Not only do we expect networks to do more, but we also need them to scale. According to a survey from NetBrain, 49 percent of enterprises with more than 1,000 employees also have more than 1,000 network devices, including routers, switches and firewalls, to maintain. The proliferation of internetworks within single organizations has increased significantly in the last 30 years. Consider large corporations with many different locations. Such organizations require massive private internetworks that connect LANs and secure multi-site networks against threats.

Complicating matters is the fact that thousands of workers employed by large corporations may work from thousands of different locations, using public and private cloud-based networks. "The enterprise IT world’s pivot from LANs to diffuse cloud-based, mobile-first networks has made it necessary to shift from port-based networking infrastructure to what might be called device-based networking infrastructure," writes Chris Voll in an article for Turn-key Technologies. Network administration is now a matter of overseeing and protecting these diffuse – often mobile – networks without sacrificing ease of access.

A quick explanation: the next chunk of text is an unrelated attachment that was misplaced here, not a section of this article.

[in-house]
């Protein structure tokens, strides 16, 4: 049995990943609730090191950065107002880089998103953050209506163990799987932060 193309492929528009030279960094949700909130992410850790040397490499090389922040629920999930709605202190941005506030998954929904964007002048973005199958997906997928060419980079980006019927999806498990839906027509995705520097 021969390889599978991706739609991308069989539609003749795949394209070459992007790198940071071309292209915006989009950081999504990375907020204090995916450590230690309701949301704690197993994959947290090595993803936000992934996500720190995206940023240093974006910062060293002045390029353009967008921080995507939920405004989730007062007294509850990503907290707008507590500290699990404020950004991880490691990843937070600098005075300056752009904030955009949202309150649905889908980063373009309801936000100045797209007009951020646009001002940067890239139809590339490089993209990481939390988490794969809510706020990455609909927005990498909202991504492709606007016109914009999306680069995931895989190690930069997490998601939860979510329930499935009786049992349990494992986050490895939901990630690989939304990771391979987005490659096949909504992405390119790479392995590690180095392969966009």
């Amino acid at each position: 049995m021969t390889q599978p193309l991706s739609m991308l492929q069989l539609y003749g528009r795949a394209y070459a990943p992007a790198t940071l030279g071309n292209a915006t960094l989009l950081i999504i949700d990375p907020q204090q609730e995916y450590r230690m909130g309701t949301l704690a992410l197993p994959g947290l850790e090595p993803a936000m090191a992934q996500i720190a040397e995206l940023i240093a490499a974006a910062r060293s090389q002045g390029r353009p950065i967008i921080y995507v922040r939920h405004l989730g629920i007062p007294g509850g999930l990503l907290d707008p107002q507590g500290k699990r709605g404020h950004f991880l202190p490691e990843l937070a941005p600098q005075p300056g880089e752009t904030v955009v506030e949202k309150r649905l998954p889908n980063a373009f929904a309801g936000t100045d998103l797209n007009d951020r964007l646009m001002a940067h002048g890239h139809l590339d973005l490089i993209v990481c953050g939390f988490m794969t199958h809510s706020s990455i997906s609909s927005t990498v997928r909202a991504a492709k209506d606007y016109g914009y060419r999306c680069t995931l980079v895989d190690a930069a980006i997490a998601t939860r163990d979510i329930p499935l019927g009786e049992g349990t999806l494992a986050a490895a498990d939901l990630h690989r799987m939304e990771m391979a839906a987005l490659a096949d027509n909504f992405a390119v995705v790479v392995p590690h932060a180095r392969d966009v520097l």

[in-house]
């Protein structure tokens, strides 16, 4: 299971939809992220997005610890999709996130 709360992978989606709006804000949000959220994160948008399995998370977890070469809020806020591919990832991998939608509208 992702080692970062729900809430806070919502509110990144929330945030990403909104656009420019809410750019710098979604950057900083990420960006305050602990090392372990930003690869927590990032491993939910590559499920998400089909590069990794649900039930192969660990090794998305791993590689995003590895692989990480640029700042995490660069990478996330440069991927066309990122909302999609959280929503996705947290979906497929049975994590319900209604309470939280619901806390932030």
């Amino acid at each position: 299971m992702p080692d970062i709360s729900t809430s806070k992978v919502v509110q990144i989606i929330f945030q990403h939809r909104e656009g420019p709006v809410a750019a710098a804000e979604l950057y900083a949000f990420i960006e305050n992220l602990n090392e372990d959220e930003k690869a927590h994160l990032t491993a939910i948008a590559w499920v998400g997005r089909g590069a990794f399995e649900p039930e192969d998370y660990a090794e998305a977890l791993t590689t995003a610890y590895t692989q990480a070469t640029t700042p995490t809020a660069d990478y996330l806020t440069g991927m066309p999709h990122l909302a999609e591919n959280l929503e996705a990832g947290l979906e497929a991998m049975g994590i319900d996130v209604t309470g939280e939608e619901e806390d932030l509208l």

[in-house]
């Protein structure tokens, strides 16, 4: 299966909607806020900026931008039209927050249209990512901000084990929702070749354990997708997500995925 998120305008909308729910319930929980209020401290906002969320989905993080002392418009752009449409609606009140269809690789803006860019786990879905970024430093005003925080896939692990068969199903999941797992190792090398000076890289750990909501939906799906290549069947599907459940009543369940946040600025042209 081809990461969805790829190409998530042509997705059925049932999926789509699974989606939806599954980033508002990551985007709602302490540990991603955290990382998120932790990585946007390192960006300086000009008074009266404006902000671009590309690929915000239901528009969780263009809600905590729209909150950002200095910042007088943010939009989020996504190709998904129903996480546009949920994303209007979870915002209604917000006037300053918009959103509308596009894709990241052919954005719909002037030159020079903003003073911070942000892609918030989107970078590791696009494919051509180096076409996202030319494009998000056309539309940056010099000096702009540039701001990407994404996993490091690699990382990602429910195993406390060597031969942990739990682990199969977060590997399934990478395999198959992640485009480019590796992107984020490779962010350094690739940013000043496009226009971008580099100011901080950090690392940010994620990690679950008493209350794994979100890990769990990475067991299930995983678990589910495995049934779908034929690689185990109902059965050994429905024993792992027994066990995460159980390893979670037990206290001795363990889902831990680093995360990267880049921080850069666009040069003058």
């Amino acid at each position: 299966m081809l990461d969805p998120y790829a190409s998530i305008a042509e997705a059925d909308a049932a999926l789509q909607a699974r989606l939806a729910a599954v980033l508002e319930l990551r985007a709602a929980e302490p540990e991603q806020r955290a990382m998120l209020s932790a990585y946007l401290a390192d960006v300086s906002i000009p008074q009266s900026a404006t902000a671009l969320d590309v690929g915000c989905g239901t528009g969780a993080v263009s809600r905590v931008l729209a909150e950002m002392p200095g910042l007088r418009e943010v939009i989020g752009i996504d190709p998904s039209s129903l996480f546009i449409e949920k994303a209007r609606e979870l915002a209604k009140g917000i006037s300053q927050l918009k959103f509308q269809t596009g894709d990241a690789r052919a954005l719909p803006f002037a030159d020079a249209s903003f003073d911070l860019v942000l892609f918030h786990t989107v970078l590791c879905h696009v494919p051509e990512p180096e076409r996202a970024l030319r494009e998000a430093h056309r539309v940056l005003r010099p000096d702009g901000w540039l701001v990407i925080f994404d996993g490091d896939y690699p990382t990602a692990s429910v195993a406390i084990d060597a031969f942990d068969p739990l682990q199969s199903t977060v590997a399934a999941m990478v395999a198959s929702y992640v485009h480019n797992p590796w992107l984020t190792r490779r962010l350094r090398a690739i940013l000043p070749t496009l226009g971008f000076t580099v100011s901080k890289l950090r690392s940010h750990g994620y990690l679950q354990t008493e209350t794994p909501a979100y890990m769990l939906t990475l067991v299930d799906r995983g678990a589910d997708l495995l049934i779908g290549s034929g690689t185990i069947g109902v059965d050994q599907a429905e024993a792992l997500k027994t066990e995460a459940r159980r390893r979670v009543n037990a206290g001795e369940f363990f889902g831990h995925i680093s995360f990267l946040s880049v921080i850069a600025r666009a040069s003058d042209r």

Businesses Rely on Networks

Customers demand more from businesses than ever before, including round-the-clock customer service, instant access to records and unassailable data protection. Network outages can cost organizations hundreds of thousands or even millions of dollars. In fields such as healthcare and finance, where companies handle large amounts of sensitive data, a breach in network security can not only ruin a company's reputation but also put its customers at risk.

Employees also demand a lot. Digital collaboration is now common, and modern workflows only work when there's bandwidth available on the network. The in-house networks of yesteryear have given way to the distributed networks that power distributed teams. Network engineering was once chiefly concerned with optimizing local network traffic and stability. Now it can encompass IoT connectivity, mobility, cloud services and more.

COVID Also Drove Change

As the pandemic shuttered offices, the number of virtual meetings jumped dramatically, pushing networks to their limits. According to the Verizon Network Report, the volume of data moving across its networks increased by 19 percent in April of 2020. Many telecommunication providers fast-tracked network automation adoption to keep up with the demand. AT&T, for example, developed its "Network on Demand," which allowed customers to configure Ethernet bandwidth via an online portal, doing away with the need for in-person configuration.